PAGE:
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Work in progress at Iran's nuclear facilities

Work in progress at Iran's nuclear facilities

Satellite images show work going on at Iran's nuclear facilities and a tunnel near the reactor.

New Delhi: Satellite images show work going on at Iran's nuclear facilities. The pictures indicate Iran is building a new tunnel through a mountain near its reactor.

Analysts believe the construction could be a possible attempt to protect parts of its uranium enrichment program from aerial attacks.

The tunnel entrances are not visible in the satellite images. However, two roads under construction can be seen, with one appearing to lead into a tunnel.

In a report on Natanz first carried by The Washington Post, the website of the Institute for Science and International Technology showed commercial satellite photos taken in June that it said indicated construction of a mountainside tunnel near Natanz.

The tunnel could serve as extra protection for equipment and enriched uranium because Iran might fear ''that its underground halls at Natanz are vulnerable to destruction by military attack,'' said the institute.

A nuclear expert familiar with Iran's activities who asked for anonymity because his information was confidential told the AP that Iranian officials had told him Natanz was designed ''to withstand missile attack but not aerial attack.''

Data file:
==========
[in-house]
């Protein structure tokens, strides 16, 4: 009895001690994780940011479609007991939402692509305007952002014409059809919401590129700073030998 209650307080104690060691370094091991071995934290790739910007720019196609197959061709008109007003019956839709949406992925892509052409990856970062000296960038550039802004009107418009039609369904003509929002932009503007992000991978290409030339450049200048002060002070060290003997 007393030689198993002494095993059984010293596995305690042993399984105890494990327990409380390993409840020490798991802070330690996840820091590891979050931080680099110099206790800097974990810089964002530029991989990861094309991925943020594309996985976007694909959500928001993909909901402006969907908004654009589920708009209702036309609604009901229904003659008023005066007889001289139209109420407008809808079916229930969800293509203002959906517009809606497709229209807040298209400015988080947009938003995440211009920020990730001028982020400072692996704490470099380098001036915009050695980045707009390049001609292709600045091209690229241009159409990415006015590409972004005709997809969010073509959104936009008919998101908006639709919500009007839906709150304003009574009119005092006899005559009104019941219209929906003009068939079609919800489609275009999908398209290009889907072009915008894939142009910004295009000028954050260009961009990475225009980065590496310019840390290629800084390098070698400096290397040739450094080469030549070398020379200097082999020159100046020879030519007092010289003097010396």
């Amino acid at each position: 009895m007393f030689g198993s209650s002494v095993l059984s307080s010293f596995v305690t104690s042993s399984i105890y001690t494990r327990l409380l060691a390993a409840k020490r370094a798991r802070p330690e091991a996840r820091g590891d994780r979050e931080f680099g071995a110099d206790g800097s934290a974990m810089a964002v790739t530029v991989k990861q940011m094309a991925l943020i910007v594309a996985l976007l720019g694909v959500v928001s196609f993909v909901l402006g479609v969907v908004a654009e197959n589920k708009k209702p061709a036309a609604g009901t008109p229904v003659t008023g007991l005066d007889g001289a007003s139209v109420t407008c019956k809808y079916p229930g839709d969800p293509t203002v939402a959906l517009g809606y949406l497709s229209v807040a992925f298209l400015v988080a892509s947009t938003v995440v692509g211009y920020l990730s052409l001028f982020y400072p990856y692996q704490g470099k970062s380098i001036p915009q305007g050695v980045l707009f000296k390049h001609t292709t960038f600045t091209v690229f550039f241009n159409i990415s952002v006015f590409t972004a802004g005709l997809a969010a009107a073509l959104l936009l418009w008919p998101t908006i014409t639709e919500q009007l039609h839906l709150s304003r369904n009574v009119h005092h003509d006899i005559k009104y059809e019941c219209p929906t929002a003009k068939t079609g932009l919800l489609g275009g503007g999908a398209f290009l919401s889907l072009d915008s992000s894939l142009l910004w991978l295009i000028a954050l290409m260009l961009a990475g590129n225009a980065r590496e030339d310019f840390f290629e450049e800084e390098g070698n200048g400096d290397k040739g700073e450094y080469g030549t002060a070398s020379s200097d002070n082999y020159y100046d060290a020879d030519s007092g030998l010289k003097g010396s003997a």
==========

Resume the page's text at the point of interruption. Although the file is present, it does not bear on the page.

The IAEA declined comment. But a diplomat familiar with Iran's nuclear file said the agency was aware of the tunneling and had received unspecified ''clarification'' from Iran.

Iran's leaders say their country will never give up plans to assemble an industrial-scale nuclear program. Government officials have previously said that would include more than 50,000 centrifuges - enough to make the fissile core of dozens of weapons a year, should Iran go that route.

The IAEA began investigating Iran's nuclear activities only four years ago, after a dissident group revealed nearly two decades of a clandestine atomic program.

On North Korea, and the return of an agency team to the secretive communist country, ElBaradei cautioned that the IAEA mission - which is tasked with shutting down the country's plutonium-producing Yongbyon facility - was only beginning.

''It's going to be a long and complex process, but I welcome the return of the DPRK to the verification process,'' he said.

ElBaradei said timing for the visit depended on when the North Koreans issued an invitation, but he said he expected it to be ''in the next week or two.''

(With agency inputs)

first published:July 11, 2007, 12:10 IST